Every tax is a pay cut. Every tax cut is a pay raise.
Citizens for Limited Taxation
|Trash column masks truth||Wednesday, November 12, 2003|
|Chip Ford, Director of Operations,|
Citizens for Limited Taxation, Peabody
|Metrowest Daily News|
In his column, "Conservatives for free trash" of Nov. 9, Rick Holmes scolds
fiscal conservatives with: "Pay-as-you-throw is an end run around
Proposition 2 1/2, they cry, and it's true town officials are using it to
save money in pinched budgets.
But Proposition 2 1/2 was enacted to keep the rising cost of government services from forcing outrageous increases in the property tax. Say what you want about pay-as-you-throw, it doesn't increase property taxes."
Give him credit for struggling to obviate the simple truth: If we allow government to take services once paid for out of property taxes to begin charging a fee for each of them, then what is the purpose of the property tax? Where do such fees end? And what will become the bottom-line cost for government?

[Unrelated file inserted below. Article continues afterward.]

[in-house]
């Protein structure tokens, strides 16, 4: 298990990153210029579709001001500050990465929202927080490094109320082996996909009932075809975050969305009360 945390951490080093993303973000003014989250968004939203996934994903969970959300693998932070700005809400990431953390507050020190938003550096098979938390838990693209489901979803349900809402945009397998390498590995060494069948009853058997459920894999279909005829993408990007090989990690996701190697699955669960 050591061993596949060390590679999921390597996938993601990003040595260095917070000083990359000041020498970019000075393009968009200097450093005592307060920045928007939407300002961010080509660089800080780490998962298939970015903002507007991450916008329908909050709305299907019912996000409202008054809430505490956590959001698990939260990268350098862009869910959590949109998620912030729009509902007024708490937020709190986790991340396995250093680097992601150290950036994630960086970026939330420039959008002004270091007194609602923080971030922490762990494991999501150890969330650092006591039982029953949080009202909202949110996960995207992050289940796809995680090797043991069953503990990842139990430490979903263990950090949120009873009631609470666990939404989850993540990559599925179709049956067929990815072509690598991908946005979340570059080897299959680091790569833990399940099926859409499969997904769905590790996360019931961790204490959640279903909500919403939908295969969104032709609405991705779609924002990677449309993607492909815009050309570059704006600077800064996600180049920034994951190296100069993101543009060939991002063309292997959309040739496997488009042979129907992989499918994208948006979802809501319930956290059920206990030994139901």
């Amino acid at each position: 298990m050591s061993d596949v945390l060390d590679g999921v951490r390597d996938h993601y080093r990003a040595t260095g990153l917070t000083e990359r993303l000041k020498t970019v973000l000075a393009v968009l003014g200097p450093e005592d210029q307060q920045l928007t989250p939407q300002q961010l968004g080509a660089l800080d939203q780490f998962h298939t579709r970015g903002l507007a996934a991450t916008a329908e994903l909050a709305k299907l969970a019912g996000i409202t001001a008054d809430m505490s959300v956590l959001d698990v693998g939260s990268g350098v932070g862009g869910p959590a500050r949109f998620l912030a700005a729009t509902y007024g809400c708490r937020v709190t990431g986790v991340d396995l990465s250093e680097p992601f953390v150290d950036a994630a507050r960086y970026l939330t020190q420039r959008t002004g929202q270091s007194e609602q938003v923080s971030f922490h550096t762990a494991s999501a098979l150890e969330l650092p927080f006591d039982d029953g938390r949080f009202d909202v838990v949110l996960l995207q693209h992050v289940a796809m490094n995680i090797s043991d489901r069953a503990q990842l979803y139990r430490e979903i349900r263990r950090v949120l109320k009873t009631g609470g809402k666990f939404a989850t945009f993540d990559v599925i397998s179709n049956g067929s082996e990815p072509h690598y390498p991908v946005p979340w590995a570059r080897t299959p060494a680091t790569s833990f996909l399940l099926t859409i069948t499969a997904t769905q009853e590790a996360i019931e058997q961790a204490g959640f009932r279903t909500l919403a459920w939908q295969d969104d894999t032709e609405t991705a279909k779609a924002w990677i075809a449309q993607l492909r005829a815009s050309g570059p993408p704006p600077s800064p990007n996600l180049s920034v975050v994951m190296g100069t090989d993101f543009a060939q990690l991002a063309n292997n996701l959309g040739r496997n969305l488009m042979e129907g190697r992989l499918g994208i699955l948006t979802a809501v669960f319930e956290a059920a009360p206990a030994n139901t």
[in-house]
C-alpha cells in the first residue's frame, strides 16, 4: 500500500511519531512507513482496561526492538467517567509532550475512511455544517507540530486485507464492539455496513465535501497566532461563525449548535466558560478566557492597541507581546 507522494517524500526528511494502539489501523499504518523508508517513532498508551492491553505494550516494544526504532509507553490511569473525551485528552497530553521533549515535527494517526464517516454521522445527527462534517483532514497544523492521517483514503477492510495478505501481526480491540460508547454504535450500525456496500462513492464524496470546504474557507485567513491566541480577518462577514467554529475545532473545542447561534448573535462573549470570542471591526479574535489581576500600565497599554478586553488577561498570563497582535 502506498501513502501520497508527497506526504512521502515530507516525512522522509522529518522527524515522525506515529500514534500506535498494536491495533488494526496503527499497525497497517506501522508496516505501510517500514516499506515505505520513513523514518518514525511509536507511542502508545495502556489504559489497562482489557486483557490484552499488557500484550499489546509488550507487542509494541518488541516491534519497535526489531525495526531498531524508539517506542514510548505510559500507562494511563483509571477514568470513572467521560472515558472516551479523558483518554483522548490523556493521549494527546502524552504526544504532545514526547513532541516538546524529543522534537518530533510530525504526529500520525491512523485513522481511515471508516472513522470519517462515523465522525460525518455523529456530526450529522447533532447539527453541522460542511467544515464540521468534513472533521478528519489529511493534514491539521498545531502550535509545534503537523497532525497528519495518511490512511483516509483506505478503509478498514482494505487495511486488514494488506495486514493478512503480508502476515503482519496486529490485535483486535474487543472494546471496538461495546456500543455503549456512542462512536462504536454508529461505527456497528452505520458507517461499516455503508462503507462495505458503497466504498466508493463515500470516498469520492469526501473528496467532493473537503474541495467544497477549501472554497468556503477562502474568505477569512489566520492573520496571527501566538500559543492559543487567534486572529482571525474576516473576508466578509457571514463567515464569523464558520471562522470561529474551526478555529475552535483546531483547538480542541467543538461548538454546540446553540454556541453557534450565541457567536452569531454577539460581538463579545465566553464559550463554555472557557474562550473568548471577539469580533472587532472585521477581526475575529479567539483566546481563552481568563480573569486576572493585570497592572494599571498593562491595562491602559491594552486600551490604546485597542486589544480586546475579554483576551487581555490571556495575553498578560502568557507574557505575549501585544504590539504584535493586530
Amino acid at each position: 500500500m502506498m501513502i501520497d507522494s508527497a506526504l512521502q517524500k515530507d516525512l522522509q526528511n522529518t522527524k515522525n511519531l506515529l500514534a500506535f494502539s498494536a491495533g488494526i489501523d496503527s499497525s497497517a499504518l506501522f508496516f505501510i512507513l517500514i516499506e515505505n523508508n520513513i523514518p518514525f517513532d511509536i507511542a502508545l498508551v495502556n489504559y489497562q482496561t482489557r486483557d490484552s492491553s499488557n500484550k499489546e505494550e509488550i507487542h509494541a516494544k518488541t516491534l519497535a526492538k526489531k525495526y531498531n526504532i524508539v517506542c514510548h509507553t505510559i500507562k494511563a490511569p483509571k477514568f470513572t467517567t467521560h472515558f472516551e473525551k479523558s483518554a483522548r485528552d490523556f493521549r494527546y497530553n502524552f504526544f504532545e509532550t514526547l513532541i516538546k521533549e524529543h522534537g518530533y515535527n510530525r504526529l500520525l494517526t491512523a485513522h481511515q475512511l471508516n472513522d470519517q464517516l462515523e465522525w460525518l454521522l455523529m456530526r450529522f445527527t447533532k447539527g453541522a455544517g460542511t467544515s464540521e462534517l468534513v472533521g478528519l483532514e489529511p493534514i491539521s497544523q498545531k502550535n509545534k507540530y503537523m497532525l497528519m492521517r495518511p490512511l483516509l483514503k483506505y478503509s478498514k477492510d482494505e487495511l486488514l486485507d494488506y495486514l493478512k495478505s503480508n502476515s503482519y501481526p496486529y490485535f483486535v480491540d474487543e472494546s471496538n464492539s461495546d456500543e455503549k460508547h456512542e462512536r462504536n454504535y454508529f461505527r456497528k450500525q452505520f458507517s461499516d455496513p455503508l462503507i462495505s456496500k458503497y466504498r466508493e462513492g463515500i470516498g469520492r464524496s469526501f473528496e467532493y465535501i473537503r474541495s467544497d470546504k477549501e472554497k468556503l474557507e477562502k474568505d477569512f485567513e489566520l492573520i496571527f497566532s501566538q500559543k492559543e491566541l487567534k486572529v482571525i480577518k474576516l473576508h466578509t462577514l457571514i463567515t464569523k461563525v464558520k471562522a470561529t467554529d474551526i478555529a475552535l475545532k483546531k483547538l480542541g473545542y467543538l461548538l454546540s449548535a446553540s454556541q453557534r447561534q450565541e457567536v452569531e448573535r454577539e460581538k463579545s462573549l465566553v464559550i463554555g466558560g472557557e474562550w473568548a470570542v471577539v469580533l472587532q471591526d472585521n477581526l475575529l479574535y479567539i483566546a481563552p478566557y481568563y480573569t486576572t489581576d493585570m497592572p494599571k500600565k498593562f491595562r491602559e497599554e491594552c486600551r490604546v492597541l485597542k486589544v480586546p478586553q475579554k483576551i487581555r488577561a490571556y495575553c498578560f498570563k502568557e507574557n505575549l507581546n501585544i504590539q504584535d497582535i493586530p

"Such logic doesn't impress today's conservatives. They want their trash picked up by big government and they want it for free," he disingenuously asserts. But how is expecting a service historically paid for from property taxes possibly rationalized as being "for free"? Is it government's money once it passes from our hands?
If we follow Holmes' alleged logic, then soon we'll be charged fees for police and fire protection, highway maintenance -- even for the salaries of our elected officials so the property tax slush fund can just be squandered on politicians' every whimsical boondoggle.
There's a reason why it's called a property tax; there's an expected quid pro quo implied. The solution to his perceived problem instead is greater fiscal responsibility, not simply calling a deceptive end run around Proposition 2 1/2 a "rutabaga" when it's an increased burden on taxpayers, by any name.
|Send comments to: firstname.lastname@example.org|